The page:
The celebration of Sinhala & Tamil New Year may officially lasts for seven days but still depends on the family’s social and economic status. People, young and old, take part in religious celebrations as a thanksgiving for a year of bountiful harvest.

This celebration is a time when people wear their best or newly bought dress for the new year. Traditional Sri Lankan food is served which are shared by family members and the visiting relatives. Coconut-based sweets and delicacies are also popular during the holiday.

A great number of Sri Lankan families in major cities and towns across the country usually stay in hotels and rather eat in restaurants to celebrate the new year.

One tradition that is linked to Sinhala & Tamil New Year is the parents’ anointing of oils to their children a symbol for blessing their children for a plentiful and abundant new year ahead. Fireworks abound and lit up the sky at night.

Sinhala and Tamil new year festival

Sinhala and Tamil New Year festival is a beautiful festival. All Sri Lankans, Sinhala and Tamil peoples celebrate this festival. The festival has a long history. If you want to know about it you can search and get it. This year too on April 13-14 we will celebrate this festival. Before the New Year all the people clean their houses. They buy new cloths and presents. They make Rasakavili These are Kondakaum, Athirasa and Munkaum and more Rasakavili. On New Year festival day we make milk rice and all family members come to the lunch table. Our father Do Festival’s Sirith virith after it we eat milk rice. This is a most interesting and beautiful thing. After that we enjoy, We play Aurudu krida. We go to our friends and relations houses and we enjoy with them.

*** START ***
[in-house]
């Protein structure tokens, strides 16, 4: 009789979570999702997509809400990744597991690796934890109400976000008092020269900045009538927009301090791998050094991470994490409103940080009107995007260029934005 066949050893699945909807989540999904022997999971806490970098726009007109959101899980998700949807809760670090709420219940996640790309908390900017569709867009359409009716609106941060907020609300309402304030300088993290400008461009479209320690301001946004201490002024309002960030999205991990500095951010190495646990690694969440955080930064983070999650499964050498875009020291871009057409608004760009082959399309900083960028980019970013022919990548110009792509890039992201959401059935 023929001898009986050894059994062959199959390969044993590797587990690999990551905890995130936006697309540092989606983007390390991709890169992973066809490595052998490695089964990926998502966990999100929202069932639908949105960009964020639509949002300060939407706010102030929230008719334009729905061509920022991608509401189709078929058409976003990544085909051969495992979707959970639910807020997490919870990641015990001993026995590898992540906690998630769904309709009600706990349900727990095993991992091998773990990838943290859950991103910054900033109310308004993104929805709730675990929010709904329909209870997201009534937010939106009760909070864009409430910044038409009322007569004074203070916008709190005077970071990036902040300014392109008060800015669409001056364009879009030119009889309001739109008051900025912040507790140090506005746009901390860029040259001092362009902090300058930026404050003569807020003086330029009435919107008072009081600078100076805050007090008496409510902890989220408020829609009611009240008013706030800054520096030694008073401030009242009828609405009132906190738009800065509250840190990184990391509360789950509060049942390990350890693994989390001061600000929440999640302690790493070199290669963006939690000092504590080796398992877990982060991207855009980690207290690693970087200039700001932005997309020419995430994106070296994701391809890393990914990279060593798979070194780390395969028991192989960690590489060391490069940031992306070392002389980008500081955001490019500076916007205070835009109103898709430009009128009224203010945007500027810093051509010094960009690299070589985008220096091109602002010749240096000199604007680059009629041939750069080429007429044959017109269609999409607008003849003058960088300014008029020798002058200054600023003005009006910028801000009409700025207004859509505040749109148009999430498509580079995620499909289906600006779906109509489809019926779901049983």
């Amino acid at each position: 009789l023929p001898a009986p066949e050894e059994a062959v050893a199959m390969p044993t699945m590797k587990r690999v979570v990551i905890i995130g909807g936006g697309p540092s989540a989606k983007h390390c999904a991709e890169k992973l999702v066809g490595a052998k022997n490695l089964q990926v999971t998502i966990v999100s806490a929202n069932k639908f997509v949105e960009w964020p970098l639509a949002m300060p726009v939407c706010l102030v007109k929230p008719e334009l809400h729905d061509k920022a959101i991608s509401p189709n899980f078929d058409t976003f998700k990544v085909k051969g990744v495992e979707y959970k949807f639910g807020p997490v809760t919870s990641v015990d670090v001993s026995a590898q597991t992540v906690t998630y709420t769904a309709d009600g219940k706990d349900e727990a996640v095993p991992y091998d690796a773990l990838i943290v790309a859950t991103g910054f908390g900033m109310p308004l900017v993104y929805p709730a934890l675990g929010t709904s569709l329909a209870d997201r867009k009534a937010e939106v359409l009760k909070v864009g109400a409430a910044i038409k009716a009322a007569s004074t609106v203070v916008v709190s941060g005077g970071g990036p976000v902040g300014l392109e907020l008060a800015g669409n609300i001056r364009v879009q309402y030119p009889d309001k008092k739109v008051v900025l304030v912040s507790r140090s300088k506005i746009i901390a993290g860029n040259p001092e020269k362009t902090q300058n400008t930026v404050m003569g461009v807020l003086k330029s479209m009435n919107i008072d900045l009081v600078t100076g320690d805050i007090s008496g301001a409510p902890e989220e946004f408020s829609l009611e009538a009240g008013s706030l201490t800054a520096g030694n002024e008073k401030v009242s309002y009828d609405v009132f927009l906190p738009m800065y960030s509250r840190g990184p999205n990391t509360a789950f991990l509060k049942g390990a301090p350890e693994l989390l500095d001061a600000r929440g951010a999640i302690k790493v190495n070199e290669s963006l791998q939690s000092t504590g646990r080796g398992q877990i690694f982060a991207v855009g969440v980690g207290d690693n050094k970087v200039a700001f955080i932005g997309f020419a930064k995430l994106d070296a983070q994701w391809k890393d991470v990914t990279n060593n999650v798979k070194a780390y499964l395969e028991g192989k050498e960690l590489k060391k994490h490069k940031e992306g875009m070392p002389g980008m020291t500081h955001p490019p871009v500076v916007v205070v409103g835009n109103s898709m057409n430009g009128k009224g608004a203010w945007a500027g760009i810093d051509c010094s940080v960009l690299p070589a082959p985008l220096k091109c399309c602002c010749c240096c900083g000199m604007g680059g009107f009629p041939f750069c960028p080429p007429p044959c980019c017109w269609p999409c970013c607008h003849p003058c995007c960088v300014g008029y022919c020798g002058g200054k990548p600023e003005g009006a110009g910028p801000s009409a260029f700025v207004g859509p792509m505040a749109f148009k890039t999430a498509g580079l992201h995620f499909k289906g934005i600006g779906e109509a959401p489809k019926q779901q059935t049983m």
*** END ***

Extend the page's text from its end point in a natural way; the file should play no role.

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machan uba marune

sinhalen thibunanam mare maru aya

Very good and it has more mistakes.The rusa kavili english language is sweat meats

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Sinhala - Tamil New Year Festival - Sri Lanka Upcoming Events

Sinhala & Tamil New Year Festival

Celebrated by all Sinhalese and Tamils, the traditional New Year celebrations fall on between 12 to 14 April and is the celebration of Sun God's passage from Pisces to Aries. It is a harvest thanksgiving and is mainly celebrated by the villagers in true traditional style. A colourful and extravagant festival, this season is usually a holiday for the whole country. The Aluth Avurudu (New Year) is a time for friendships and family and many traditions are observed according to the litha (astrological time). New clothes are worn, milk boiled and traditional milk rice with sweets fill the tables. The youth spend the day engaged in various traditional games such as climbing a greased poll, pillow fighting, breaking a pot blindfolded and the girls plating swinging. The women also fill the air with Raban padha ( traditional drum instrument) dressed in their new year costume.